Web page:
My little brother always does that whenever he is sent to wake me up. Playfully, he would pull my ear first before shouting BOOM! I was startled awake that I kicked the bowl of garri I'd been munching to the left, spilling it over my physics textbook. He ran out before I could grab him by the neck. I had woken up around 3am to do my final revision, and then, must have dosed off again before he boomed my ear. I always dread physic exams. I pray Aisha gets to school early so we can revise together before the paper.
The day looks normal as before. The sky was blue, and the weather was cool. I hurried down to school, my mind oblivious of the chipping sound of the crickets and scurrying of rodents in the bush. I was about rounding the bend to the main road when mama caught up with me. "Tabitha," she called out. I stopped and waited for her.
You forgot your crucifix, she said. She quickly tied the thin rope with a dangling cross around my neck. She always tells me to keep it on for protection. I didn't have time for mama's distorted religious mentality that morning. If not, I would have argued and tell her again that pendants don't give protection--especially not one cheap metal cross. I thanked her and hurried on before she starts another prayer session or what my friends call blessings.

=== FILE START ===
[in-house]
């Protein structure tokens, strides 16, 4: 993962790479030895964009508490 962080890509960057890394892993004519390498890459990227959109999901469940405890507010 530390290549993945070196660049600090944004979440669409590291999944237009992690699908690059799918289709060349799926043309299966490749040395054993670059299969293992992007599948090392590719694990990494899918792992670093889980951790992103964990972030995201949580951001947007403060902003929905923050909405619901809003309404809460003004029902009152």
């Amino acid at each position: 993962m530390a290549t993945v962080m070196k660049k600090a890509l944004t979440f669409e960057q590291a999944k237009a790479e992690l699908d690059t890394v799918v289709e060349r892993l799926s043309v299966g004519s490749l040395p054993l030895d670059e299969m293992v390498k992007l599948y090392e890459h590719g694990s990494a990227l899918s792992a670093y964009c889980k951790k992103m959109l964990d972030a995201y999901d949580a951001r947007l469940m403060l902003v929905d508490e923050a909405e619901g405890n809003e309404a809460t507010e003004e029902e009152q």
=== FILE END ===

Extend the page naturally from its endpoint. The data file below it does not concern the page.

I sighted Mr Adams my geography teacher from the gate. He must have been called to supervise that day because it has been over four weeks since I last saw him. His dark, chubby cheeks shone than usual and his protruded belly, bigger. I cooked up a fake smile and walked up to him to offer my greetings. As always, he smells of Shea butter and coconut oil.
"Good morning sir."
"Morning Tabitha," he replied. "How are you today and how is your mother?"
"Very fine sir."
"Hope you are ready for your papers?"
"Okay, I wish you the best."
"Thank you sir," I responded and walked on to join my friends.
I sensed the horror before seeing the soldiers from where I sat close to the window. Aisha was in the middle of explaining quantum physics. Who are they? She asked me as I looked on. I was seized with fear but I remain seated. It is our first time of seeing soldiers this much in school. One by one, they hurled themselves from their truck, while ten other big trucks pulled up behind them. So big and bold they looked. A cold shiver ran through my spine and I grabbed Aisha’s hand. Two soldiers stood close to the school’s signboard with pointed guns pointing sinisterly here and there.
We sat in my classroom alone and watch the leader of the group engage in what seems like a heated argument with Mr Agbo my principal. Other students were in the exam hall. My first thought was to go and join them. But when I saw the man hit my principal in the head with his gun, I couldn't move again. Aisha has started sobbing. My fingers traced up to the crucifix, gripping it while I felt watery in my anus. My principal, with blood-draped forehead was asked to lead all the student out with a gun pointed to his head. It was then I felt the urge to run.